For one company, it was “clear that management was taking the lead” in setting strategy (while keeping the board involved and getting buy-in). Beresford calls the second case “a joint effort,” with the board and management “kind of going back and forth” on the strategy. In the third instance, Beresford notes that the board felt management should be doing more in terms of setting strategy. Consequently, the board became proactive in helping the company develop an initial strategy.

When it comes to setting strategy, our panelists caution about guiding versus interfering. “There is a danger that a very active board, especially with a lot of participants who know the industry, will start micromanaging and cause more harm than good,” says Michael Goldstein. “My approach is ‘noses in, fingers out,’” adds Babiak. “I agree it’s a fine line,” says Hirtler-Garvey, “but ultimately, you’ve got to be sure that management owns the strategy.”

Jan Babiak
“Board members are not placed in a position of competing with each other. This creates the most collaborative environment I’ve ever experienced or seen in a company setting.”
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A diversity of opinion

Another hot topic facing boards today is diversity. “If you put 10 CEOs together in a room, as near as I can tell, you have 9 redundancies,” says Babiak. “I start from the standpoint of having true diversity in terms of what you’re trying to achieve.” She points to the composition of one of her former boards, Logica, a UK-based high-tech firm that was acquired recently, as a great example of “functional” diversity. “We had a hardware manufacturer, a software developer, the CEO of a high-tech company, a big retailer who uses lots of technology, a banker, a telecommunications provider and myself, an accountant who happens to know IT.” This group included French, German, Italian, Indian, UK and US nationals. So rather than saying we need a woman or a person of color on our board, I come at it from the standpoint, let’s diversify everything about the board and all these other things will follow through.”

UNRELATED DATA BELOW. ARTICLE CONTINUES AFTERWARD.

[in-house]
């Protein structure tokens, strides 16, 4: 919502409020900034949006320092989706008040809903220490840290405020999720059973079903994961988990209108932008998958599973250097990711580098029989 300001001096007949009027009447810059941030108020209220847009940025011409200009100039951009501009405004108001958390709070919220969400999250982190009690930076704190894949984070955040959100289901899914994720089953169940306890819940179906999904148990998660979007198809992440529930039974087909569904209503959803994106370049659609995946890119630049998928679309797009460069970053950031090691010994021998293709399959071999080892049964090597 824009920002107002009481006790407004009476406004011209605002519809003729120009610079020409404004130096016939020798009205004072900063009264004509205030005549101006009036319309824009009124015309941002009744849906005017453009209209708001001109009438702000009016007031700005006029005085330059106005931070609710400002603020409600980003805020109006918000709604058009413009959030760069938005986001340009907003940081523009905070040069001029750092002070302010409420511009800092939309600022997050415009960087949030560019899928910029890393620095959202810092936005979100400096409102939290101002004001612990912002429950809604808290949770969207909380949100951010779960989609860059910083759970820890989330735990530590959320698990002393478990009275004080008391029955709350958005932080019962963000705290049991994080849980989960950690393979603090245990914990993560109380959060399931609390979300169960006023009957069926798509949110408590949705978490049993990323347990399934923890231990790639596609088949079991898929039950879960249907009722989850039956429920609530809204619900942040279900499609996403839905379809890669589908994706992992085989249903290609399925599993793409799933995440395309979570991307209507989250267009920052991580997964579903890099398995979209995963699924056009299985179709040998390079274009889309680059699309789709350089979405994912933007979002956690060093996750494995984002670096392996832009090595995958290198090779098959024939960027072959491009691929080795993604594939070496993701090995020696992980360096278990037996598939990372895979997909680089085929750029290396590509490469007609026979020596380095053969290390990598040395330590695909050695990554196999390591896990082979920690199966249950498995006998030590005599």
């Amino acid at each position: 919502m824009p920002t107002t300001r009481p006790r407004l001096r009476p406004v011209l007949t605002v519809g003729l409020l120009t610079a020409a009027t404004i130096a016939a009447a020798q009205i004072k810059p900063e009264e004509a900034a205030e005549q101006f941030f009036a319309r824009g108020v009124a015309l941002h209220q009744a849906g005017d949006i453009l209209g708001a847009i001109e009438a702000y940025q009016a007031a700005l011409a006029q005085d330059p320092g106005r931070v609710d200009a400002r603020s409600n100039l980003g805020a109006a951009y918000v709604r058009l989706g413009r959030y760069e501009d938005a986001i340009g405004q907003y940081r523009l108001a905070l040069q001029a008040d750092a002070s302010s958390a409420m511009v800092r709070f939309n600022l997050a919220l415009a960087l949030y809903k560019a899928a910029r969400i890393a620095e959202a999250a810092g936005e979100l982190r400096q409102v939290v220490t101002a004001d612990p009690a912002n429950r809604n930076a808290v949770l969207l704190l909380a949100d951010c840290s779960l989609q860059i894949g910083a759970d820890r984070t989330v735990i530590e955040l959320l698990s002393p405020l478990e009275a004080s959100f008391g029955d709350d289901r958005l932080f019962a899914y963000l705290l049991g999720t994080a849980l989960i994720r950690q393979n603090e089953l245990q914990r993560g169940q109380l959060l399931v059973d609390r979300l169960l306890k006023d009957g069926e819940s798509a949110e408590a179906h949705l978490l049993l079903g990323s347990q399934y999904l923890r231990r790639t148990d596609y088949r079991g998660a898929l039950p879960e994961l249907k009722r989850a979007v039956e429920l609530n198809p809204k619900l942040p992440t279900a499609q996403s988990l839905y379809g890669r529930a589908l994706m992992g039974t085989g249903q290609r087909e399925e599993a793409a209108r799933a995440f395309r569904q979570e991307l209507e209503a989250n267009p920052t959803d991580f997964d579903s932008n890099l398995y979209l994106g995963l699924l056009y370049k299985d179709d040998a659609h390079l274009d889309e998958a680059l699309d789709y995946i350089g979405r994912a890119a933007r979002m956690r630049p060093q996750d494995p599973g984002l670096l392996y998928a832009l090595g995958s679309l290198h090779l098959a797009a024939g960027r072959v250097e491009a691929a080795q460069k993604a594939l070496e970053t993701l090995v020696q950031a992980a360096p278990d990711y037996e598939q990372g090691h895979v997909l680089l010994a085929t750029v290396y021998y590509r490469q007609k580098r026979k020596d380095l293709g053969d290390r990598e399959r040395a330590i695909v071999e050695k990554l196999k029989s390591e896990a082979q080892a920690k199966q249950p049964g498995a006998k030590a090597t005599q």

Former Toys “R” Us CEO and board chair Goldstein also appreciates a diverse board. However, he feels strongly that every board member must possess strong business acumen and add value. “There’s plenty of rich and diverse talent out there — it’s a matter of making the effort to find it,” he says.

Morris is encouraged that business, in general, is recognizing the need for more diversity on boards. “I see progress,” he says. “I see certain firms coming together to talk about it, executive search firms holding forums on it and so forth.” However, Morris believes that a “disconnect” exists in the methods of sourcing and identifying potential board members. “We’re looking for nontraditional people using traditional methods. That’s a problem.”

Mark Manoff, our normally neutral moderator, also weighed in: “I’m pretty passionate about this,” he told the panel. What Manoff espouses isn’t just more diversity, but more diversity of thought. “I’ve found that when you include someone from a different organi-zation or a different culture, the richness of the discussion is far better than I ever would have expected — it’s incredibly additive,” he states. Manoff believes there’s much that organizations, and boards in particular, can learn from this.

Is that seat taken?

Despite slightly differing viewpoints on diversity on boards, our panelists agree they see a shift in the way that board members are hired and recruited. “Fast fading,” they say, are the days of hiring a board member on the basis that he or she is a “good person” or simply hails from a prest